ICSTMetamorphic Fuzzing of C++ Libraries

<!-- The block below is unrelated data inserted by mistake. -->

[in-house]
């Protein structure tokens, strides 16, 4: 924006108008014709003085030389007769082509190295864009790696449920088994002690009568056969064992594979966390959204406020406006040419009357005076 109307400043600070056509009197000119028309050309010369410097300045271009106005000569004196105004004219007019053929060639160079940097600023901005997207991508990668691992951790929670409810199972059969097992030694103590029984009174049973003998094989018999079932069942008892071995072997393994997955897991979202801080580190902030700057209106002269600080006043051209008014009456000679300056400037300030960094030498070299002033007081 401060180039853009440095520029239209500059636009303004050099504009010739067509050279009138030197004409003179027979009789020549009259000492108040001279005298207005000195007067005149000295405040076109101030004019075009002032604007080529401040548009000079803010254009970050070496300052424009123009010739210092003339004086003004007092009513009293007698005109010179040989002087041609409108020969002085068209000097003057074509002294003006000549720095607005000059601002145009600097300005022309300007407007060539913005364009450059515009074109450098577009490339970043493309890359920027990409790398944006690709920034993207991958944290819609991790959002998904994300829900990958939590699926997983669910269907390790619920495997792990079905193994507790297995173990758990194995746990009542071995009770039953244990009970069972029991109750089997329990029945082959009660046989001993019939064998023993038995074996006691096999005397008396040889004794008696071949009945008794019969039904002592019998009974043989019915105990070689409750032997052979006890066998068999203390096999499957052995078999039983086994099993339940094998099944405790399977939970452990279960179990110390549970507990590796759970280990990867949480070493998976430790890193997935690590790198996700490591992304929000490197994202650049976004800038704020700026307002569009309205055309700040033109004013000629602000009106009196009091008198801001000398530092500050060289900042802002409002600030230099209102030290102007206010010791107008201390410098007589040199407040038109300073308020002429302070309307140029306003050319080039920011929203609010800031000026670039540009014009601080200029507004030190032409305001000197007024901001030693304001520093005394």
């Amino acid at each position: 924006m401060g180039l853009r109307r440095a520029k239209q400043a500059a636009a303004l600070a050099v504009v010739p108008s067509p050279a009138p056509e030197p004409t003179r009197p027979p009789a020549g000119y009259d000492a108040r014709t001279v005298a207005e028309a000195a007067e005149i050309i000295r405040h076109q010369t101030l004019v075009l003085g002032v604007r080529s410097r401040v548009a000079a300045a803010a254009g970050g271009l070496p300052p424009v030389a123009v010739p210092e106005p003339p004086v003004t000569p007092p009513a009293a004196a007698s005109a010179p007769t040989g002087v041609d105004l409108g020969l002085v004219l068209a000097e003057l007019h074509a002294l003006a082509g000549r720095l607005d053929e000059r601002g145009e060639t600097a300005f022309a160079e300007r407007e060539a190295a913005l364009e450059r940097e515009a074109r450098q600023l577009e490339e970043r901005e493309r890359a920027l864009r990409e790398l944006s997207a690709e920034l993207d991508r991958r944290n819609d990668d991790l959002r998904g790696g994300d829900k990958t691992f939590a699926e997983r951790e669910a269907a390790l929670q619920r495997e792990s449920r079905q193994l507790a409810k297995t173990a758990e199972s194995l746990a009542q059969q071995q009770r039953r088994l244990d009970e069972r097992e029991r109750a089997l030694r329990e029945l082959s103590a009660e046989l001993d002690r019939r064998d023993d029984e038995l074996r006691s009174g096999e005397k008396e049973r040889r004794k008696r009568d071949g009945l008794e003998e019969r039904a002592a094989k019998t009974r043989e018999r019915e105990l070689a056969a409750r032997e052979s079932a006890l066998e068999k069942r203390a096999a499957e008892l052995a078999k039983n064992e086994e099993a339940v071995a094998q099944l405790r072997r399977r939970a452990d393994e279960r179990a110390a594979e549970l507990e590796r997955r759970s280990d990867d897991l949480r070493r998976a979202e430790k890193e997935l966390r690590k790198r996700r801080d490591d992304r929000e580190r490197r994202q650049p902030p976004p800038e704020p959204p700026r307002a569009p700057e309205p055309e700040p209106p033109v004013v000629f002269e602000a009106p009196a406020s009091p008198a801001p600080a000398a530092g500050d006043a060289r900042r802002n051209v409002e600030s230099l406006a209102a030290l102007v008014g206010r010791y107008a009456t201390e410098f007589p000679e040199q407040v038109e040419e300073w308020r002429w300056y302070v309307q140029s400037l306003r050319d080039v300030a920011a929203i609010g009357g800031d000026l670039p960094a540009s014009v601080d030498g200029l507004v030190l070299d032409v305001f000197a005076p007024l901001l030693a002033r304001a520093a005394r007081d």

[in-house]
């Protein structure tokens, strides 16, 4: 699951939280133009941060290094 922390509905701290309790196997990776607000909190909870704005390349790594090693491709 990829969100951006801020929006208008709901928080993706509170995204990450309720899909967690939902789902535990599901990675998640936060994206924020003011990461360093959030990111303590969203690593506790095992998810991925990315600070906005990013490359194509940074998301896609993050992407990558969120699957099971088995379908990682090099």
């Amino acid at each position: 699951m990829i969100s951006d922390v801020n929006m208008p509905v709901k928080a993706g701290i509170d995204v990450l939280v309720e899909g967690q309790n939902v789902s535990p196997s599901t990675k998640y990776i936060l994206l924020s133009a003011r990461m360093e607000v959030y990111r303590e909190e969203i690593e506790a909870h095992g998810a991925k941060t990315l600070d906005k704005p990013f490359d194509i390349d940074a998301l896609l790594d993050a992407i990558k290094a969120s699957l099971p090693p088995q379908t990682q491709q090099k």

We present a method for automated metamorphic fuzzing of software libraries, implemented as a new open-source tool, MF++, that targets C++ libraries. To use our approach, a library developer first identifies a number of high-level operations their library can be made to perform. For each operation, they provide multiple equivalent implementations of the operation that use a combination of (a) functions of the library under test, and (b) other high-level operations. A given sequence of high-level operations can then be randomly expanded into a large number of distinct, equivalent sequences of calls to functions of the library under test: when expanding a high-level operation to an implementation that invokes other high-level operations, those operations can in turn be randomly expanded. Mutual recursion between high-level operations allows generation of large and complex equivalent call sequences. Equivalent call sequences can then be automatically cross-checked against randomized inputs to check that they yield equivalent outputs. Assuming that high- level operation implementations are correct, output mismatches indicate bugs in the library under test. This approach avoids the oracle problem: we do not need to know the expected results for a particular sequence of operations, only that the results should be equivalent to those obtained from an equivalent sequence; thus our approach is an instance of metamorphic testing. Test case reduction via hierarchical delta debugging can then be applied to find a minimally-expanded pair of minimized high-level operation sequences that suffice to trigger the bug, serving as a useful test case to aid in debugging. Test case reduction also aids the library developer in identifying and fixing cases where they have accidentally provided inequivalent implementations of high-level operations. We evaluate MF++ with respect to 6 libraries: four SMT solvers and two Presburger arithmetic libraries, leading to the discovery of 15 bugs. We have also successfully used MF++ and its test case reduction facilities to automatically generate small test cases that exercise source code not covered by the regression test suites of various libraries under test. Due to our metamorphic approach, the tests that we synthesise are automatically equipped with an equivalence-based oracle. We have submitted patches contributing new test cases to the isl, Yices2 and Z3 projects. The developers of these projects have been receptive to these contributions, accepting 21 tests based on our patches so far.